Preserve Summer’s Bounty

dried fruits sHave you taken the $10 challenge yet? Lyn Ogryzlo, creator of the website, The Ontario Table, (, points out that if every household in the province spent just $10 per week on local produce, the impact on the provincial economy would $2.4 billion. That’s billion, not million!

It’s so easy to comply at this time of the year with so much beautiful fruit in the farmer’s markets around the province. Toronto has a dozen or so, easily accessible and running different days of the week (for a list, visit Ontario Farmer’s Markets’ website). In the supermarket, look for the Ontario Foodland label and buy local. By doing so, you’re helping to keep Ontario farmers on the farm and your family will be enjoying fresher, tastier food that hasn’t traveled thousands of miles to reach you.

Unfortunately, Ontario winters leave us with fewer local options like apples, potatoes and rhubarb, and it’s tempting to pick up the imports. But if you want to enjoy Ontario’s bounty year around, why not capture it now, while it’s readily available. Canning has been a traditional method of preserving fruits in season, and there’s always freezing.

But here’s another alternative – dehydrating. It’s a method native people have used for centuries.

Kids love fruit rolls – sometimes called fruit leathers. These can be pricey in the store and often contain additives. But you can make them yourself for a fraction of the cost.
dehydrator 2sI used to start with peaches that I simmered slowly on the stove to thicken the puree, but I’ve discovered that fresh peaches work equally well. Not only is the peach taste much stronger, but it’s a lot less work!

Just wash well, then puree your favourite fruits – blueberries, peaches, raspberries, apples, apricots. Blends like raspberry and blueberry, or peach and apricot work very well. When they are completely smooth (don’t worry about the raspberry seeds), taste the puree.

If the fruit is a little tart, you can add some sweetener – sugar, honey, agave syrup or maple syrup. Just add just a tiny amount; remember that the sugars in the fruit will concentrate as it dries.

Or you can simply dehydrate whole berries or slices of fruit. It’s easy if you have a food dehydrator. My Ronco dehydrator takes a lot of the guesswork out. Just pile the fruit in the layers, plug it in and move the trays regularly for spectacular results.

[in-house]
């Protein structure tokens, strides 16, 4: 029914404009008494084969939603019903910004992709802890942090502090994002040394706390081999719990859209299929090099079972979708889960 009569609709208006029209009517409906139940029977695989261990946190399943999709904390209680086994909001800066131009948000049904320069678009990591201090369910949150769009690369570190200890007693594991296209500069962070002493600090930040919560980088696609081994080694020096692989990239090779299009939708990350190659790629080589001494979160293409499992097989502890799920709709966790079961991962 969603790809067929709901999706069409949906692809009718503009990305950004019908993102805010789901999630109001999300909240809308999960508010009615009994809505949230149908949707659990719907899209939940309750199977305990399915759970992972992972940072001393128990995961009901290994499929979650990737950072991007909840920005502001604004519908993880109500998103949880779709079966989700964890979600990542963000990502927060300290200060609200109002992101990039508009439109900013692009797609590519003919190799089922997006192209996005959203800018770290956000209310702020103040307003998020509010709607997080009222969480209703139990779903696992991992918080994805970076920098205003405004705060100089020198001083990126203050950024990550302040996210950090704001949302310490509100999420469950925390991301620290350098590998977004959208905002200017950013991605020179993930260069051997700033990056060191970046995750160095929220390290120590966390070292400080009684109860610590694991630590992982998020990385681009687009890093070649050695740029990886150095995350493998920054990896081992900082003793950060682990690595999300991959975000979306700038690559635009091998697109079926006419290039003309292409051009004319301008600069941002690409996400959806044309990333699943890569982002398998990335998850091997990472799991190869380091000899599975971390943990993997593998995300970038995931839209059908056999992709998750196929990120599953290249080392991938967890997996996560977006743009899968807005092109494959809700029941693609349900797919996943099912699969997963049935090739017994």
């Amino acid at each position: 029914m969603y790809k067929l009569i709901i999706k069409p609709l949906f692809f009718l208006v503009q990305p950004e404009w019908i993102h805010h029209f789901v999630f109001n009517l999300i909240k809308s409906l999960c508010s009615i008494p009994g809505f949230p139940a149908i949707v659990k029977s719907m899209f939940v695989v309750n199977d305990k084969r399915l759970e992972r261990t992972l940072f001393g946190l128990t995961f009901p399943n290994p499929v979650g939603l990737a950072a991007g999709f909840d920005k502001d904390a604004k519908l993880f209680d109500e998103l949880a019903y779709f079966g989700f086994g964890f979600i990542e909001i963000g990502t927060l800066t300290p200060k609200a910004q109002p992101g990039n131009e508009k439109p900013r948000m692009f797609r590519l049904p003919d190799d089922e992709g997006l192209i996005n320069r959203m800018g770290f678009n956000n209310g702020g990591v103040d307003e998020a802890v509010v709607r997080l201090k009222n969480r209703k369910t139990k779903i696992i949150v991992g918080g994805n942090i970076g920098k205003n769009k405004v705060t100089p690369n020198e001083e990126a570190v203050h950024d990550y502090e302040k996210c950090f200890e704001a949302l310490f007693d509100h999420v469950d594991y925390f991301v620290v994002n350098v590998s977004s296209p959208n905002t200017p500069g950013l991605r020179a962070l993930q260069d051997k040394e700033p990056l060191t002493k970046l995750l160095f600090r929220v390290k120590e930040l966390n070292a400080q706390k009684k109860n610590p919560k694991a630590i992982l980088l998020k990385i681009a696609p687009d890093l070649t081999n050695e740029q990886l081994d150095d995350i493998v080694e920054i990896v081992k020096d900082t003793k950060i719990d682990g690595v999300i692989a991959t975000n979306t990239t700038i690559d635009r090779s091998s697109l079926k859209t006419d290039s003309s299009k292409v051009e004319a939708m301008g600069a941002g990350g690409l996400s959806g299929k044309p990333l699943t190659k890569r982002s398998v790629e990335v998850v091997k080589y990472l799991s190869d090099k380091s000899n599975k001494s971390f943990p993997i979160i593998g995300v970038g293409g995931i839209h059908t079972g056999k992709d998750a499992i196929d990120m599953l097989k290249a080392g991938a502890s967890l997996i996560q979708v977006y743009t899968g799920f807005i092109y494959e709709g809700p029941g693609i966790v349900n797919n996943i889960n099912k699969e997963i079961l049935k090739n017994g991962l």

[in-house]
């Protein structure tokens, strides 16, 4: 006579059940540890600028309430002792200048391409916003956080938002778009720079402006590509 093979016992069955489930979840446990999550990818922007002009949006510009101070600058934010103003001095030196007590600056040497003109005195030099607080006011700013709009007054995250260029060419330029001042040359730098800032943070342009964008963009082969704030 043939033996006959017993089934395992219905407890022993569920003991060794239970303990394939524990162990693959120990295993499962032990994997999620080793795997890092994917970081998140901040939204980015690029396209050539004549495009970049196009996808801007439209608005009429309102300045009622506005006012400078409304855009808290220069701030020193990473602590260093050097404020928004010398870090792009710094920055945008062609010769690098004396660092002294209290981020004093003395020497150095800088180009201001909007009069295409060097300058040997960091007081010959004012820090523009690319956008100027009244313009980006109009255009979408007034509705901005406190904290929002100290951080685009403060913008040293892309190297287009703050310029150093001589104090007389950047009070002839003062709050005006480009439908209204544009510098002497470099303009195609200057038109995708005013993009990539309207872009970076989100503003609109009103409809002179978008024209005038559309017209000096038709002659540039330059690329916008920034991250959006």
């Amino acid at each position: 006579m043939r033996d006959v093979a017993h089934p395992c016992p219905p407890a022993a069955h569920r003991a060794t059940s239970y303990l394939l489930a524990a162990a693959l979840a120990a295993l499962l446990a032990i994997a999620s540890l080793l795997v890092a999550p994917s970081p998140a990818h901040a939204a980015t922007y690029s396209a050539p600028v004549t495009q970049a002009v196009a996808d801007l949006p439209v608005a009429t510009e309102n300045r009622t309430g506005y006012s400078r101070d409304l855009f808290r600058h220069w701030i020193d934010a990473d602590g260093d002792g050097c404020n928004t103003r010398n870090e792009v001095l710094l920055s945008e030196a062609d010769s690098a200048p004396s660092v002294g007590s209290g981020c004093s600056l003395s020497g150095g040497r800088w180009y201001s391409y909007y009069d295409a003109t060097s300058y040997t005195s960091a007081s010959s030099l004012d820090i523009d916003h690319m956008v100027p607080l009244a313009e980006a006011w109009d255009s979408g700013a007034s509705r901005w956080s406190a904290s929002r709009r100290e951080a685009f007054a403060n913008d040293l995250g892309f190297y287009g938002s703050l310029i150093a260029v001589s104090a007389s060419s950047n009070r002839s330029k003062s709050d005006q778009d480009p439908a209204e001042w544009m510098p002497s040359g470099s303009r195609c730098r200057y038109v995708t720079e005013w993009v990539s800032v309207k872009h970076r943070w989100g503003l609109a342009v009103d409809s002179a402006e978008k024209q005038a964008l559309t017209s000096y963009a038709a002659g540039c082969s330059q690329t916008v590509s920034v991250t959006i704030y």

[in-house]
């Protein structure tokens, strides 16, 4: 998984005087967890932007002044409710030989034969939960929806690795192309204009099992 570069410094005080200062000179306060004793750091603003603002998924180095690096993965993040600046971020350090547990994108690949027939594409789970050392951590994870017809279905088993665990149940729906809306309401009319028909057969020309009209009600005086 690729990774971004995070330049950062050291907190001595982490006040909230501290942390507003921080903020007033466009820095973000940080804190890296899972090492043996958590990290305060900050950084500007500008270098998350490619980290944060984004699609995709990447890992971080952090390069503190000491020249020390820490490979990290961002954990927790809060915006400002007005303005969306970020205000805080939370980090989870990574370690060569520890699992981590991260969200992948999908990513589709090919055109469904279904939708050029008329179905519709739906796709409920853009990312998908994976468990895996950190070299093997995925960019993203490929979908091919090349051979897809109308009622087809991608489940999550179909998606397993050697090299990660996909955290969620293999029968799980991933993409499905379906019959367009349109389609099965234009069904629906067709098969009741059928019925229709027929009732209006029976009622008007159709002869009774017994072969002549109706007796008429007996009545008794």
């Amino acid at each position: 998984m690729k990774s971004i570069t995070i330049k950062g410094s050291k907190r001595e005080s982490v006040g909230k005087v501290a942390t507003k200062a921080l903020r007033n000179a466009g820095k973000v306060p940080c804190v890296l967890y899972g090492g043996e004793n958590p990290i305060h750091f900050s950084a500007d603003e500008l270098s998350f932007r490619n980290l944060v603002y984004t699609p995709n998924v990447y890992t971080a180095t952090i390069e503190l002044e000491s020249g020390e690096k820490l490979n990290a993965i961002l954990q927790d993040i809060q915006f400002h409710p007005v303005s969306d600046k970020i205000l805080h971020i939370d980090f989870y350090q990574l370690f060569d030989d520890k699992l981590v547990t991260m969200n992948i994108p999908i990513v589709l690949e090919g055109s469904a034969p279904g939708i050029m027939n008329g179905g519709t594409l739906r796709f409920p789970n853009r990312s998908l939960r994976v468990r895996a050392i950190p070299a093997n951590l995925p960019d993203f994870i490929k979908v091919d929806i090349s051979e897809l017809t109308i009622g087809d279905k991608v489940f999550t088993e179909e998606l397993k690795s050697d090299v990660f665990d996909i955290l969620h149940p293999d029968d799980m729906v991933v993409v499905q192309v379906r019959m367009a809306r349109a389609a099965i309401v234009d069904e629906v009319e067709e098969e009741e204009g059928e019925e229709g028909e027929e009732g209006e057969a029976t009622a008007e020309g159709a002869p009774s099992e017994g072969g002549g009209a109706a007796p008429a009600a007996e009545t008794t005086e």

You can also prepare fruit leather in the Ronco, simply line the perforated trays with plastic wrap.

You can do it in the oven too, especially if you have a digital oven and can effectively bring the temperature down to 140F. For fruit leathers, line a cookie sheet with parchment paper then spread it a layer of fruit puree. It will take anywhere from 12-36 hours depending on the juiciness of the fruit. One small basket of peaches will produce three cookie sheets of fruit rolls.

I also tried preparing a selection of whole and sliced fruits – strawberries, blueberries, tomatoes, apples in the dehydrator. The results are delicious. According to my guinea pigs, the blueberries, apples and strawberries came up trumps. But the tomatoes really came up trumps.

They were very similar to sun dried tomatoes, which can be very pricey. Indeed, many chefs prepare oven dried tomatoes themselves. I tried several different tomato varieties – a field variety, romas and small camparis. The camparis won hands down, not surprising as they start out with a huge flavour advantage.

Some recipes call for sprinkling them with sugar and herbs (Martha Stewart) or olive oil (Michael Smith) but frankly, I don’t think they need anything beyond their own flavour. When they are completely dry (there should be no wet places in the fruit), just toss in a plastic bag or pack them in olive oil and store. Add them to your pasta sauce or stews for a rich tomato flavour year round.

This Fall, as you delight in Ontario’s bounty, try preserving some of that beautiful fresh taste to enjoy this winter.